May Needs a Smooth U.K. Budget as Conservatives Seek Revival
(Bloomberg) -- U.K. Prime Minister Theresa May’s crisis-hit government is looking to Wednesday‘s Budget as a shot at redemption to find fresh popularity with voters. But the risk is that it could be another nail in its coffin.
Weakened by infighting over Brexit and the hasty departure of two cabinet ministers in the last month, a badly-received Budget could precipitate the demise of a third key member of her team: the man who sets out spending and taxation and is tasked with resetting the Conservative Party’s economic vision.
For Chancellor of the Exchequer Philip Hammond, political survival might be hard given the circumstances. He’s constrained by reduced growth forecasts as a result of the reassessment of productivity, yet has been tasked to wow voters disillusioned by years of austerity.
To cap it all, he needs to satisfy euroskeptic lawmakers who see him as too gloomy about Brexit and partisan in his views -- he voted to remain in the European Union.
“In this budget, we express our resolve to look forward, to embrace change, to meet our challenges head on, and to seize the opportunities for Britain,” Hammond will say as he sets out his tax and spending plans Wednesday, according to extracts released by his office.
While he is expected to stick to his target of balancing the books by 2025, Hammond has already suggested he is on board for limited spending to address the anger that contributed to May’s catastrophic performance in the June election.
Commitments will focus on winning over some of the young, who unexpectedly showed up at the ballot box and whose support for Labour leader Jeremy Corbyn eroded May’s majority.
On Sunday, Hammond said he’ll pledge billions of pounds in investment in housing. Smaller measures geared at younger voters will include discounted rail travel for the under-30s, and reforms to prevent graduates overpaying student loans. Nurses have also been promised a pay rise, relaxing part of the seven-year freeze on public-sector pay.
“Instead of gimmicks such as driverless cars, or tricks to fiddle the figures just so Phillip Hammond can pretend he is reaching his own targets, there must be a recognition of the emergency in our public services and an actual end to austerity,” said John McDonnell, who would be chancellor if Labour were in power.
The chancellor will also seek to rebuff criticism from those who have accused him of talking down Brexit by seeking to paint a positive picture of Britain’s future outside the bloc. At least as positive as his forecasts will allow.
Britain will have “a prosperous and inclusive economy where everybody has the opportunity to shine wherever in the U.K. they live, whatever their background,” he will say. “An outward looking, free-trading nation, a force for good in the world, a country fit for the future.”
Still, an uncertain economic picture, revised productivity data and his own natural caution will leave him little room for further giveaways. And those he will announce may simply not be enough.
A pledge by Hammond to build 300,000 new homes falls short of the far more ambitious push by Communities Secretary Sajid Javid, which included allowing homes to be built on green belt land, and the chancellor also poured cold water on demands for more money by the National Health Service -- a beloved institution founded after the Second World War. The budget will also include a 219-million-pound ($290 million) increase in schools spending, to encourage math teaching.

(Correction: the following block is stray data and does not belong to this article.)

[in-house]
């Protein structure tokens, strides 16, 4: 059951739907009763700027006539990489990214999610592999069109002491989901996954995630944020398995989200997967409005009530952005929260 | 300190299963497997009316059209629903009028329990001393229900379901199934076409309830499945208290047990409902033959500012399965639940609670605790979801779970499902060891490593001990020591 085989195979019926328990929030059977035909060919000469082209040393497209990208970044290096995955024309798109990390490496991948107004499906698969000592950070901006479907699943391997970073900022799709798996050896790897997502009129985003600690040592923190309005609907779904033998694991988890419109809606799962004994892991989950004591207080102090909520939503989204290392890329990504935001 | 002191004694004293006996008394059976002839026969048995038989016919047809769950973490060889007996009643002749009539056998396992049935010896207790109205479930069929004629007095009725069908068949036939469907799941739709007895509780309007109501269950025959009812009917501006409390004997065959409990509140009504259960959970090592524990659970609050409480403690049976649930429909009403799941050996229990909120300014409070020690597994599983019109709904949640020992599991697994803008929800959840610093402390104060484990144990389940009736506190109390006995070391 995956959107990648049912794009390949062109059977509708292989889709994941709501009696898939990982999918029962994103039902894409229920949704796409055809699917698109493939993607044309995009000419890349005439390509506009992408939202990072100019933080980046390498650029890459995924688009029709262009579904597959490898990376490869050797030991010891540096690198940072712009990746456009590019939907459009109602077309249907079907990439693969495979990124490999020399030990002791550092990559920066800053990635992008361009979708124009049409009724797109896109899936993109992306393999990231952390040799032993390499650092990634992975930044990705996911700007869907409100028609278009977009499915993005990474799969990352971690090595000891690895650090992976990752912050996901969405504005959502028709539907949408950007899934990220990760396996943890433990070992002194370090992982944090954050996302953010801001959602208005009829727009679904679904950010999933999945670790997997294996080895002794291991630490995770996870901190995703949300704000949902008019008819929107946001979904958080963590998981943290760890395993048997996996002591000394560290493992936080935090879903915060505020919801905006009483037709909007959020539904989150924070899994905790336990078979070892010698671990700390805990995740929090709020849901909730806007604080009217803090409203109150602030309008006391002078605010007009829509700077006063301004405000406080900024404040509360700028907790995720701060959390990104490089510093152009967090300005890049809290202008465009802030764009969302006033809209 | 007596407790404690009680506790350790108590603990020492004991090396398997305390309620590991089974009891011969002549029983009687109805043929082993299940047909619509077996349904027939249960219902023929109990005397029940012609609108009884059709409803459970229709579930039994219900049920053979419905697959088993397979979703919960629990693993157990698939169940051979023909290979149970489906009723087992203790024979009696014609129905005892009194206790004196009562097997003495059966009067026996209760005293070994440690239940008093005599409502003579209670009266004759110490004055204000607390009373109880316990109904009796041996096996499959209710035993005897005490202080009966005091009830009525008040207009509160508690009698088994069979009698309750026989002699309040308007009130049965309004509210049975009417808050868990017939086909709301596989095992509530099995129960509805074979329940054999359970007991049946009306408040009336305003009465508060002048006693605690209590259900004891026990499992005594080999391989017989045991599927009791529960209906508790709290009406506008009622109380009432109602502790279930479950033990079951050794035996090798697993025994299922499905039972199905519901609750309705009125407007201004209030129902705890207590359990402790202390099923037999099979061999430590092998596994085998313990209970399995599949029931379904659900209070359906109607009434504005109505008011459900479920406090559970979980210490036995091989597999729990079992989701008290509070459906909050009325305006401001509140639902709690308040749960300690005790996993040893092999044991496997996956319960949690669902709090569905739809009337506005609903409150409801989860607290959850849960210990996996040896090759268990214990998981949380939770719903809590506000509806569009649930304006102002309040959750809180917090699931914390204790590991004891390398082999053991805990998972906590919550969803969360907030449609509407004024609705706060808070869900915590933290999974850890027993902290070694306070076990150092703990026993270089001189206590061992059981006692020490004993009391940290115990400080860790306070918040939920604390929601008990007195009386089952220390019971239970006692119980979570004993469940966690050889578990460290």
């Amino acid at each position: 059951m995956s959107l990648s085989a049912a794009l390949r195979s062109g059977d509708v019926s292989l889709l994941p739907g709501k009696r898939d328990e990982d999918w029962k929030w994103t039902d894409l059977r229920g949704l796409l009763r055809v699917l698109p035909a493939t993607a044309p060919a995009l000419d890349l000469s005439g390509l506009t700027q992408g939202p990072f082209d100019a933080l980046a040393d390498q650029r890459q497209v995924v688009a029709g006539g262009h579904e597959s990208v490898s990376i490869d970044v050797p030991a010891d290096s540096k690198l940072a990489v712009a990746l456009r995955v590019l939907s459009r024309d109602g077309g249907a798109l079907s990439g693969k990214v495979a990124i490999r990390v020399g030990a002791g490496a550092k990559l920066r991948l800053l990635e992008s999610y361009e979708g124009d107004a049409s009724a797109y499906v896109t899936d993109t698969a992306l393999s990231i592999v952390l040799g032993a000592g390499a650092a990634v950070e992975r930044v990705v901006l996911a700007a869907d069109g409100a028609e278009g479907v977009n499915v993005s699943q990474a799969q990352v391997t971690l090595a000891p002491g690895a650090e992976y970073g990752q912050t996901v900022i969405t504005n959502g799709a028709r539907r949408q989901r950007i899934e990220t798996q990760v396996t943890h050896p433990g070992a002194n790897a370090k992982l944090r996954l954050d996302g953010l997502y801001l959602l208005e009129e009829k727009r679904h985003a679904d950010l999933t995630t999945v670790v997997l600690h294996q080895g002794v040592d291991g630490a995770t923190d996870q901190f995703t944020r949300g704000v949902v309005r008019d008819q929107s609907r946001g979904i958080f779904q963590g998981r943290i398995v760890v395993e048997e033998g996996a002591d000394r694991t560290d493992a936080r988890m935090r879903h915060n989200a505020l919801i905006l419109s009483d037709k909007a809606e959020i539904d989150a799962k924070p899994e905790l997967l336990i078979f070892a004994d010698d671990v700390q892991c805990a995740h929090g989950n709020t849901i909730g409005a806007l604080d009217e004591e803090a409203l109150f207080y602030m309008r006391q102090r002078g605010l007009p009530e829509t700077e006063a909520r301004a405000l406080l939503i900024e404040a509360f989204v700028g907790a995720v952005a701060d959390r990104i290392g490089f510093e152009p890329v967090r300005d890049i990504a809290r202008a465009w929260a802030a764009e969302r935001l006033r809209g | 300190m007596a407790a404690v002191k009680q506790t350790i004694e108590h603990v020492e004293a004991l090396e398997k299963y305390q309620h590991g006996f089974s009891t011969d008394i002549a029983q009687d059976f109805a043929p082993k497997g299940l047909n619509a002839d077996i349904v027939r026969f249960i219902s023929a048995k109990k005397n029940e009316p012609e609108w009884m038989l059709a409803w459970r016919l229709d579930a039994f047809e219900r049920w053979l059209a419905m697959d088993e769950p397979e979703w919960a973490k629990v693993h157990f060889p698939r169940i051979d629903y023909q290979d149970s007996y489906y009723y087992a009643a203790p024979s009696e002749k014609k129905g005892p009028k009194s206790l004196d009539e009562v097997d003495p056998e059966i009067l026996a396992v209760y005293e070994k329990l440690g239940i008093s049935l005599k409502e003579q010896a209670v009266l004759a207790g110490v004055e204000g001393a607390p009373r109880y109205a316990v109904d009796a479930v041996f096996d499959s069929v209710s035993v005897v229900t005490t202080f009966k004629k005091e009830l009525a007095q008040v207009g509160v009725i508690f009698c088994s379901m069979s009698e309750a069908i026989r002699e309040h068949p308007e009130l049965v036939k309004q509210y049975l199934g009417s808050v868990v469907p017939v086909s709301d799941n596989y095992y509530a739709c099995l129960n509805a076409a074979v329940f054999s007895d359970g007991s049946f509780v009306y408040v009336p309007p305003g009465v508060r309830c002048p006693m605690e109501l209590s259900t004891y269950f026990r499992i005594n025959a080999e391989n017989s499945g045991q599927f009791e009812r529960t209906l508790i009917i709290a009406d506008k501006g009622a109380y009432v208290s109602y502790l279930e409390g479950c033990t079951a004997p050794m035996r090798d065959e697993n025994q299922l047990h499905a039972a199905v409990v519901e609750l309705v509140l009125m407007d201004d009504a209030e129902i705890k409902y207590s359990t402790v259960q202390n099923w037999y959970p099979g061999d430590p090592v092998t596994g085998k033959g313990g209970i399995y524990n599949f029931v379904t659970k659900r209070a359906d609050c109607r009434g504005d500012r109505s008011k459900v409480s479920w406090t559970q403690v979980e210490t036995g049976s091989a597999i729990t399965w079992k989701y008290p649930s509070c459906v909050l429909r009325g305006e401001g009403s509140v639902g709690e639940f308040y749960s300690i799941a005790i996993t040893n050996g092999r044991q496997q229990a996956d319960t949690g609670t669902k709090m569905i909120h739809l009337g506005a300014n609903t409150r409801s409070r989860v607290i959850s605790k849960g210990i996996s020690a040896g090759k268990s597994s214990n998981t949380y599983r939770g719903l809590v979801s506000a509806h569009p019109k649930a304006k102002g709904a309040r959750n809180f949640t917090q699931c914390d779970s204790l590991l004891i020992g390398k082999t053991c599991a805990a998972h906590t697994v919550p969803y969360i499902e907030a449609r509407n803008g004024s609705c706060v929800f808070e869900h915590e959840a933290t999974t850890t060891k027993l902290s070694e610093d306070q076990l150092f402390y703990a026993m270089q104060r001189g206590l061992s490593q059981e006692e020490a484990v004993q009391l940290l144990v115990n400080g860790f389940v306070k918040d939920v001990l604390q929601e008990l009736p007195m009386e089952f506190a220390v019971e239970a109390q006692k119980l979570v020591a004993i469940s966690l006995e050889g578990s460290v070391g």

“He is a dead man walking, but then again this is a dead cabinet walking,” said Steven Fielding, professor of political history at the University of Nottingham. “We’ll get a gesture or two to make the government seem like it cares, but beyond that their only hope is to get to the other side of Brexit.”
Another risk for Hammond is that he is prone to political missteps. In defending planned government investment in artificial intelligence on Sunday, he said “there are no unemployed people” when he meant to say that technology could be a job creator. Labour was quick to seize on his remarks.
In March, a measure to increase taxes on the self-employed caused such a backlash within his own party that he was forced to abandon it within 24 hours.
“The last thing they need this time is for it to go wrong,“ said Fielding. “Even something trivial can end up defining what should be an important fiscal event. This needs to be as nailed down as possible.”
The key for Hammond is to avoid any “controversial” decisions that would be tough to pass in the House of Commons with May’s narrow majority, according to BlackRock Inc. money manager Rupert Harrison, who advised Hammond’s predecessor, George Osborne.
“Budgets unravel if you do not have a majority in the House of Commons for the measures in them. That is particularly likely at the moment because the government has a very, very small majority,” Harrison said on Wednesday in a BBC Radio interview. “The likelihood of losing any controversial vote is very high, and therefore the key thing is to avoid them.”
May must look to the outcome of a crucial Brexit summit in December before making any significant changes to her ministerial team -- and it is the outcome of divorce negotiations that will decide the government’s future direction.
“The budget can’t address the crisis the government finds itself in, and cannot afford the Tories the opportunity to reset they’re hoping for,” said Mij Rahman, a political analyst at Eurasia Group in London. “For the government to move the political consensus forward, and agree on the long-term end-state for Brexit. It’s a much bigger question.”
©2017 Bloomberg L.P.